NORTH CHARLESTON, SC (WCSC) - After five days spent bobbing in the middle of the ocean, North Charleston resident Ruth McGarrah says her motion sickness has only recently subsided. But her memories on board the Carnival Triumph remain vivid.
McGarrah was one of more than 4,000 passengers aboard the ship, which suffered a power loss during its voyage.
"We didn't have electricity, we didn't have power, we didn't have toilets," McGarrah says of the conditions aboard the ship.
McGarrah was vacationing with family members when the trip quickly turned sour. With no power in their rooms, McGarrah and her family removed the mattresses from their bedrooms and moved them to an upper deck.
"We were told finally, 'we're adrift. We have no power and we're waiting on the Coast Guard and tugboats'," she says.
A lack of power also meant little hot food and no running water.
"We've got to start using the restroom in a red bag and they wanted you to use the restroom in the shower," McGarrah says. "Sewage started backing up."
As the crew and passengers awaited a rescue, McGarrah says the heat contributed to a strong smell.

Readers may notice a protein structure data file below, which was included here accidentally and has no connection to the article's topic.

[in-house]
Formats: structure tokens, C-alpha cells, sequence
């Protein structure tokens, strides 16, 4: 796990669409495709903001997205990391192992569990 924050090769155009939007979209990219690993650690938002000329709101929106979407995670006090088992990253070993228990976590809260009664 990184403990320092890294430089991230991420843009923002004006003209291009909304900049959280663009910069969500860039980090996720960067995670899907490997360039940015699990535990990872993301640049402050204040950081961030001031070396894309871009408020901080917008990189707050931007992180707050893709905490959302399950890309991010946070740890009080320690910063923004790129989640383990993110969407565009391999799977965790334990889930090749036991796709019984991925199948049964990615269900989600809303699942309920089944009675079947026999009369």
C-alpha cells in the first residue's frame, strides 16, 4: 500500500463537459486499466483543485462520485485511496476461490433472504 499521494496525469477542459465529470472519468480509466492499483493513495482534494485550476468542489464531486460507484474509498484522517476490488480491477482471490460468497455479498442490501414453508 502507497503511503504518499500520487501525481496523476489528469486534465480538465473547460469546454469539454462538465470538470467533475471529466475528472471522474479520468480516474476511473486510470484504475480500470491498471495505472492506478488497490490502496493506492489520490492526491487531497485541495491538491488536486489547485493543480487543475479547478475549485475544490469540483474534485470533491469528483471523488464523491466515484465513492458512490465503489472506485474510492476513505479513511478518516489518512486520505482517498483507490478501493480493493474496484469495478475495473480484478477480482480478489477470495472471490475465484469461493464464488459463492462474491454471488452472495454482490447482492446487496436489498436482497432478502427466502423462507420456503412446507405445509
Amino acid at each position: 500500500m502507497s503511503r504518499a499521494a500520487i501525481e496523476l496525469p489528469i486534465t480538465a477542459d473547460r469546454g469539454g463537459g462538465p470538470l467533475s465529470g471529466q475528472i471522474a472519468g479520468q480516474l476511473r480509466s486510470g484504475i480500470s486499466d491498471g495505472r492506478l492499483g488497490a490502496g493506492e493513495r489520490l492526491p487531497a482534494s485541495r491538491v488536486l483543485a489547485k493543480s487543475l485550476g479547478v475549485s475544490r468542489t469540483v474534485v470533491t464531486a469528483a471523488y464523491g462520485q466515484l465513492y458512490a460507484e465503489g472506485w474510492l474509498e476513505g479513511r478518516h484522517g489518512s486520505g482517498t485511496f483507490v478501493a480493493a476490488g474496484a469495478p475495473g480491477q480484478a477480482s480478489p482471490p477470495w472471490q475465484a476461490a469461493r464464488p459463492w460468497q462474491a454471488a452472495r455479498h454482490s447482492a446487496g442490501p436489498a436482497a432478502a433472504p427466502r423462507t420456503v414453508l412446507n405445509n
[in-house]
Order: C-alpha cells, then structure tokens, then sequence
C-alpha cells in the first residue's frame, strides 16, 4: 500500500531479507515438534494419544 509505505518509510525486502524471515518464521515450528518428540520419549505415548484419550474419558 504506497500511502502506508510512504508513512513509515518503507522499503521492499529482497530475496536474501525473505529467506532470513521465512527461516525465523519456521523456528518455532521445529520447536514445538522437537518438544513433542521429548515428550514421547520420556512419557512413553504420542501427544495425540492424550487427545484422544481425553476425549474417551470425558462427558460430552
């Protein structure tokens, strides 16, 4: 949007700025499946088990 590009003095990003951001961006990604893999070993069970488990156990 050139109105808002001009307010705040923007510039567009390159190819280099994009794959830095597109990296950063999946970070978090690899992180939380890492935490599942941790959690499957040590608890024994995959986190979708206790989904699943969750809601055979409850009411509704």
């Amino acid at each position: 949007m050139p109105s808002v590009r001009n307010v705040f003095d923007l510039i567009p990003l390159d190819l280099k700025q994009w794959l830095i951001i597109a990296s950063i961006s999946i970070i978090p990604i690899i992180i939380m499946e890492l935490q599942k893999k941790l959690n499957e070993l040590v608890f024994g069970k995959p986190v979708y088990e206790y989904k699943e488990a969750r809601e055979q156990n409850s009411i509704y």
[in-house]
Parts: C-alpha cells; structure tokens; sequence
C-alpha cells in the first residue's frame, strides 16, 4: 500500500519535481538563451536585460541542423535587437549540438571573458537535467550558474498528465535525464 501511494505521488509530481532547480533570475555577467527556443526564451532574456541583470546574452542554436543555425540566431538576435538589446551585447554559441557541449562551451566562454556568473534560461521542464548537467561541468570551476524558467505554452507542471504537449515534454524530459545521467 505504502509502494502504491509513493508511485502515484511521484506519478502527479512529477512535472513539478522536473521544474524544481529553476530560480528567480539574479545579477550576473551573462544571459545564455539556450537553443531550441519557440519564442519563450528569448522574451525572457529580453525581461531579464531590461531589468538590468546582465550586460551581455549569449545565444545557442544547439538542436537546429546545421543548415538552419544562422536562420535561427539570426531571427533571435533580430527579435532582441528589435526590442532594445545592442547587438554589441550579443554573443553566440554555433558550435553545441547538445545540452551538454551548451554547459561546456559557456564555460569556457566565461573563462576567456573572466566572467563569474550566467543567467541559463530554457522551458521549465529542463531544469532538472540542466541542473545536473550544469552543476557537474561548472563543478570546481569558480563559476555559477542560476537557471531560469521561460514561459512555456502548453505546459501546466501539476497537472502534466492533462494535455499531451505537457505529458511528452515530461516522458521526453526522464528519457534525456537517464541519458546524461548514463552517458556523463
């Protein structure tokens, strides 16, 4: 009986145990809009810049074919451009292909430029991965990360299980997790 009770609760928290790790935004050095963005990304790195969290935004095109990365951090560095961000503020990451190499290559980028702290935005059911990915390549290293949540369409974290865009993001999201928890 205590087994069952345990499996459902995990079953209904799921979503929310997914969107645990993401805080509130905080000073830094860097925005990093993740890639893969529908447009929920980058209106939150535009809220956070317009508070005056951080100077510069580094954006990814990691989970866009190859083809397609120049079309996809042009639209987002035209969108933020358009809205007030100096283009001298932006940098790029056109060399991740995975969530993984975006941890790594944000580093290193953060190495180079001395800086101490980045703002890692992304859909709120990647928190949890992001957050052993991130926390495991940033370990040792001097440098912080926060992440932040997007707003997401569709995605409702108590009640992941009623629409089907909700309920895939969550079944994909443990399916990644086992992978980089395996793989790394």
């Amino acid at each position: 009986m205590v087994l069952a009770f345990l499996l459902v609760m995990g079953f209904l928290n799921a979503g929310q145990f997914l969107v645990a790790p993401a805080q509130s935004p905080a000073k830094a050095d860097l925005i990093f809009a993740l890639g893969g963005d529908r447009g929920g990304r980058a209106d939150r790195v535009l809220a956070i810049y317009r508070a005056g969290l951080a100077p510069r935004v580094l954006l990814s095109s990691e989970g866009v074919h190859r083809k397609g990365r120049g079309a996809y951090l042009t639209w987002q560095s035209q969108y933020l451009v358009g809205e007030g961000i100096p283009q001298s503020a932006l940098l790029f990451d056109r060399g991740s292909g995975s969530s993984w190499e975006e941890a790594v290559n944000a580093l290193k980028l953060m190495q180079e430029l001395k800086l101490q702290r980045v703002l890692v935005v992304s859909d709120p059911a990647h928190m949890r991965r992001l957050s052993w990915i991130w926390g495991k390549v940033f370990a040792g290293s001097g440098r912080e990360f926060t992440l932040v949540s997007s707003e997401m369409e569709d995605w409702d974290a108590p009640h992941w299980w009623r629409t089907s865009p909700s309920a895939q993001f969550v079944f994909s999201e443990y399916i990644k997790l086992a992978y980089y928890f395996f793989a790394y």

"The smell was just awful -- between the fire smell and the sewage smell and then rotting food smell," she says.
The ship was finally pulled ashore to Mobile, Alabama – five days after the fire. McGarrah's husband and two sons were waiting for her on land.
"It was emotional. It felt like it was a dream," she says. "We kept saying on the boat that it felt like a nightmare we couldn't wake up from, and then we got home and it felt like a dream -- like we really weren't home yet."
McGarrah says she has some lingering effects from her trip, including a heightened sensitivity to smells.
"We were on our way home and I got my son a Mexican blanket. It had the strong dye smell … and I was sick the rest of the way home," she says.
Carnival is refunding all tickets, as well as giving free tickets to a future cruise to all Triumph passengers. McGarrah says she doesn't know if she will ever cash in on them.